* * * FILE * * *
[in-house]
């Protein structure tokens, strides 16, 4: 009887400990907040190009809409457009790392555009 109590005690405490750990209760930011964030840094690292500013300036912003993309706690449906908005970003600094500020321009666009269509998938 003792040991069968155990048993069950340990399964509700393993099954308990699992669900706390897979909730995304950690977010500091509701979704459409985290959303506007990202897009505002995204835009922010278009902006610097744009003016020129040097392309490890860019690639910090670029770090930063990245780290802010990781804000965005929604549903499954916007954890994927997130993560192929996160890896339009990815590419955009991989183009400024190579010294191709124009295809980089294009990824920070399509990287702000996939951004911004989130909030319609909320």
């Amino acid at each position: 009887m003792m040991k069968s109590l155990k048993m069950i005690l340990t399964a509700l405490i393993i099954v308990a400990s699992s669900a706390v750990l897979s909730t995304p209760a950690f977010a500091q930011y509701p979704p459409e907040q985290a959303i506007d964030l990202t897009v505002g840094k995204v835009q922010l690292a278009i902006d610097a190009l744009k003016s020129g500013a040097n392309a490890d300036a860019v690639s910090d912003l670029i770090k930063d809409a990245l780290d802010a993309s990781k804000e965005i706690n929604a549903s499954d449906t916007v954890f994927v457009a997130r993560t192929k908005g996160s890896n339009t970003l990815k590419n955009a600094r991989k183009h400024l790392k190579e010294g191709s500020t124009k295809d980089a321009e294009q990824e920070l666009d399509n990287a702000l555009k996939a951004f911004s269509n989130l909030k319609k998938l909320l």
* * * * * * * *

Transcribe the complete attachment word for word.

[in-house]
């Protein structure tokens, strides 16, 4: 009887400990907040190009809409457009790392555009 109590005690405490750990209760930011964030840094690292500013300036912003993309706690449906908005970003600094500020321009666009269509998938 003792040991069968155990048993069950340990399964509700393993099954308990699992669900706390897979909730995304950690977010500091509701979704459409985290959303506007990202897009505002995204835009922010278009902006610097744009003016020129040097392309490890860019690639910090670029770090930063990245780290802010990781804000965005929604549903499954916007954890994927997130993560192929996160890896339009990815590419955009991989183009400024190579010294191709124009295809980089294009990824920070399509990287702000996939951004911004989130909030319609909320």
């Amino acid at each position: 009887m003792m040991k069968s109590l155990k048993m069950i005690l340990t399964a509700l405490i393993i099954v308990a400990s699992s669900a706390v750990l897979s909730t995304p209760a950690f977010a500091q930011y509701p979704p459409e907040q985290a959303i506007d964030l990202t897009v505002g840094k995204v835009q922010l690292a278009i902006d610097a190009l744009k003016s020129g500013a040097n392309a490890d300036a860019v690639s910090d912003l670029i770090k930063d809409a990245l780290d802010a993309s990781k804000e965005i706690n929604a549903s499954d449906t916007v954890f994927v457009a997130r993560t192929k908005g996160s890896n339009t970003l990815k590419n955009a600094r991989k183009h400024l790392k190579e010294g191709s500020t124009k295809d980089a321009e294009q990824e920070l666009d399509n990287a702000l555009k996939a951004f911004s269509n989130l909030k319609k998938l909320l």